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4.0 out of 5 stars Two bibliophiles converse on books, 30 Sep 2011
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This review is from: This is Not the End of the Book: A Conversation Curated by Jean-Philippe De Tonnac (Hardcover)
What is an incunabulum? I didn't know and prior to reading the book I had the illusion that I am a literate person. I shall provide the answer later along with the number and criteria used by Umberto Eco for collecting his incunabula. Incidentally Jean-Paul Carriere also collects incunabula. The sole aim for the unorthodox introductory paragraph was to whet the appetite of the bibliophile reader.

And now to the review proper which comprise:information about the authors;what the book is primarily not about;what the book is, that is its nature and content;what is the basis for anticipating that the book would be a treat to the bibliophile reader.

Umberto Eco is professor of Semiology, medievalist, theorist, and novelist;Jean-Claude Carriere is a writer, playwright and screenwriter. In the body of the book I learned that he studied history. Intrigued by the fact that he co-authored with Guy Bechtel in the sixties a dictionary of stupidity (Dictionnaire de la betise - since reprinted several times) whom he met in the preparation classes for the Ecole Normale Superieure, I made a Google search and found that he is indeed an alumnus of this prestigious school.

The book is not primarily about a potential threat posed the book by our digitised age because as the authors readily acknowledge the future is unpredictable. The book focuses on the nature of the book itself and as such predominantly on our non digitised past.

To state that every book published to-day is a post-incunabulum is a truism given that 'incunabula' are all the books published between the invention of movable press in mid-fifteenth century and the night of 31st December 1500. The Latin word 'incunabula' refers to the 'cradle' of the history of the printed book. The Gutenberg bible was printed between 1452 and 1455. Umberto Eco possesses about thirty 'incunabula', though they include what are considered the 'essentials'. For instance, the 'Hypnerotomachia Poliphili', the 'Nuremberg Chronicle', Ficino's translation of the 'Corpus Hermeticum', the 'Arbor Vitae Crucifixae Jesu Christi' by Umbertino Da Casale (who became one of the characters in his 'Name of the Rose', and so on. His collection is very focused. It is a 'Bibliotheca Semiologica Curiosa Lunatica Magica et Pneumatica', or 'a collection dedicated to the occult and mistaken sciences'. For instance, he has Ptolemy, who was wrong about the movement of the Earth, but not Galileo, who was right.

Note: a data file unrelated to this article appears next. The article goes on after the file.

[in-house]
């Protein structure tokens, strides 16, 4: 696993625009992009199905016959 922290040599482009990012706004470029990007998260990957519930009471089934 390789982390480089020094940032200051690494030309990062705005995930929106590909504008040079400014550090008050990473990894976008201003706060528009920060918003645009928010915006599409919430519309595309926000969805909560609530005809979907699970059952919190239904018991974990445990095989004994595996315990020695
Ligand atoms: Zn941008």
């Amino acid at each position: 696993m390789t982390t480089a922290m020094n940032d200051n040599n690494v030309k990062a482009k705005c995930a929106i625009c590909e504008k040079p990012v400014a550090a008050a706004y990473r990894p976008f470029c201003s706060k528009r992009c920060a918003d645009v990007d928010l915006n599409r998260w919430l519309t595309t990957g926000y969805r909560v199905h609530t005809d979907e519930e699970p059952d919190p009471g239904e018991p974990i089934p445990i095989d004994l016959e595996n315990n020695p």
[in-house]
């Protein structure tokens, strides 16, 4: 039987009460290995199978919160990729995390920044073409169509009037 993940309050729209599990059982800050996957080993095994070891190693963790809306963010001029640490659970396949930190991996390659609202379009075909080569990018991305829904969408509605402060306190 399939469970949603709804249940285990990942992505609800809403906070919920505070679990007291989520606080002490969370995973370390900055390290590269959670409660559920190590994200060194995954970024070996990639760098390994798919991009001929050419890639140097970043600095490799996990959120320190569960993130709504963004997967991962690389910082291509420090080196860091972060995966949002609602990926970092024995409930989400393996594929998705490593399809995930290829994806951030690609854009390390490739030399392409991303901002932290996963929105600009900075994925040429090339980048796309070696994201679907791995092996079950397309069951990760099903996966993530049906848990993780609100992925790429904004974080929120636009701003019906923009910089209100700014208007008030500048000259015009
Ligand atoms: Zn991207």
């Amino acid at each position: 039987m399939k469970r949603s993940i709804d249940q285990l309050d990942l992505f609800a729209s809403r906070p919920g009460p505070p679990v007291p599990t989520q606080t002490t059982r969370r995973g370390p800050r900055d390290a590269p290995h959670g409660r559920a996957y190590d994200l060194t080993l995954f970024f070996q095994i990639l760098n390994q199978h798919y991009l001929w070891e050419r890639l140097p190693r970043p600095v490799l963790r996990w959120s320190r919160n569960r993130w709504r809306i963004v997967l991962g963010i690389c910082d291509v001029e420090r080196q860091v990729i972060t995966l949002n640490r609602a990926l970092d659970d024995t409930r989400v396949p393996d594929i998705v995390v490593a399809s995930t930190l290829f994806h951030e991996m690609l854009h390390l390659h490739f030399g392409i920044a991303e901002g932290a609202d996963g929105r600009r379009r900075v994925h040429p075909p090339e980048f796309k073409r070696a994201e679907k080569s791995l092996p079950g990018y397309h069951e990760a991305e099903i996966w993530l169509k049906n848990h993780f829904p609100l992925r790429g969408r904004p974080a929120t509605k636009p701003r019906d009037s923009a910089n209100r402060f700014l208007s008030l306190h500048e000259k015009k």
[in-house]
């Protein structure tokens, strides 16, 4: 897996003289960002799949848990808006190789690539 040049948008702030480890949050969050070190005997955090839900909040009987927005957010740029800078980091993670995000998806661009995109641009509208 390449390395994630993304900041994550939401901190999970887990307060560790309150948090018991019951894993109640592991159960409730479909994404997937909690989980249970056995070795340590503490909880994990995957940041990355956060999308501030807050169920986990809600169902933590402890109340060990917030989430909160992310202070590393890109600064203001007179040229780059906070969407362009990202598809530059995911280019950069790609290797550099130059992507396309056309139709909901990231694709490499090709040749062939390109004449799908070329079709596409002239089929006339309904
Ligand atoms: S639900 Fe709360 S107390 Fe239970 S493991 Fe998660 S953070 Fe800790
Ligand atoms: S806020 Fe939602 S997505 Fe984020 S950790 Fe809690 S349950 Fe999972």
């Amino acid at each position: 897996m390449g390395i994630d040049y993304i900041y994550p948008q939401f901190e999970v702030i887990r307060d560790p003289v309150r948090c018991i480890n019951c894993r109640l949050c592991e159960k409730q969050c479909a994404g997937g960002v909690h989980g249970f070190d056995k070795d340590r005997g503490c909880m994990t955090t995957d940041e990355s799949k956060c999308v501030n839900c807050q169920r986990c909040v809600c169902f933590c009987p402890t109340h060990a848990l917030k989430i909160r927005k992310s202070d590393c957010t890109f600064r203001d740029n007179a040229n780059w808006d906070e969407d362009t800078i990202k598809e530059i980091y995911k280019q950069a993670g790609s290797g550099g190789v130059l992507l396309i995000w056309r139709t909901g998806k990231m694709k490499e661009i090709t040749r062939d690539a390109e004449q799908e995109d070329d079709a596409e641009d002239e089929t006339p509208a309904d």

The reader can trace in the body of the book the circumstances which prompted Jean-Claude Carriere to write his Dictionary of stupidity. In the ensuing I shall only cite a couple of gems I encountered in the chapter 'In praise of stupidity':We are never far from saying something idiotic - as we can see from this comment by Chateaubriand, of all people, talking about Napoleon, whom he did not much like:'He is a great winner of battles, but apart from that, any old general is more capable' or the truly inimitable:During the Restoration, the ultra-conservative Archbishop de Quelen declared from the pulpit of Notre-Dame to an audience of French aristocrats newly returned from abroad, 'Not only was Jesus Christ the son of God, he was of excellent stock on his mother's side.'

Fire has a special place amongst the worst censors in book history.

The Nazi bonfires were intended to destroy 'degenerate' books;naturally in an age of printing it is not possible to destroy all copies, consequently in such an era this act has the character of symbolism.

The Spanish in the New World were actually worse book-destroyers than the Nazis. They systematically destroyed Amerindian pictographs thus depriving us from a deeper insight into their culture.

Thedosious I decreed in 380 that the Christian religion was the single official state religion and in the process there was a systematic destruction of hieroglyphics. It took fourteen centuries to rediscover the key to that language.

But there are recent examples such as the destruction of the Baghdad Library in 2003.

The crusaders destroyed about three million books during their stay in the Holy Land.

Queen Isabel of Castile's advisor Cardinal Jimenez de Cisnera ordered the burning of all books found in Granada in the fifteenth century;half of the Sufi poems of the era burned at that time.

Both authors approach eighty and reveal on the fate of their huge collection of books after their death.

Umberto Eco owns 50,000 books of which 1,200 are rare titles. His wish is for his collection to be acquired by a single owner such as a University;it might be of interest to mention that his best selling book 'The Name of the Rose' was translated in 45 languages.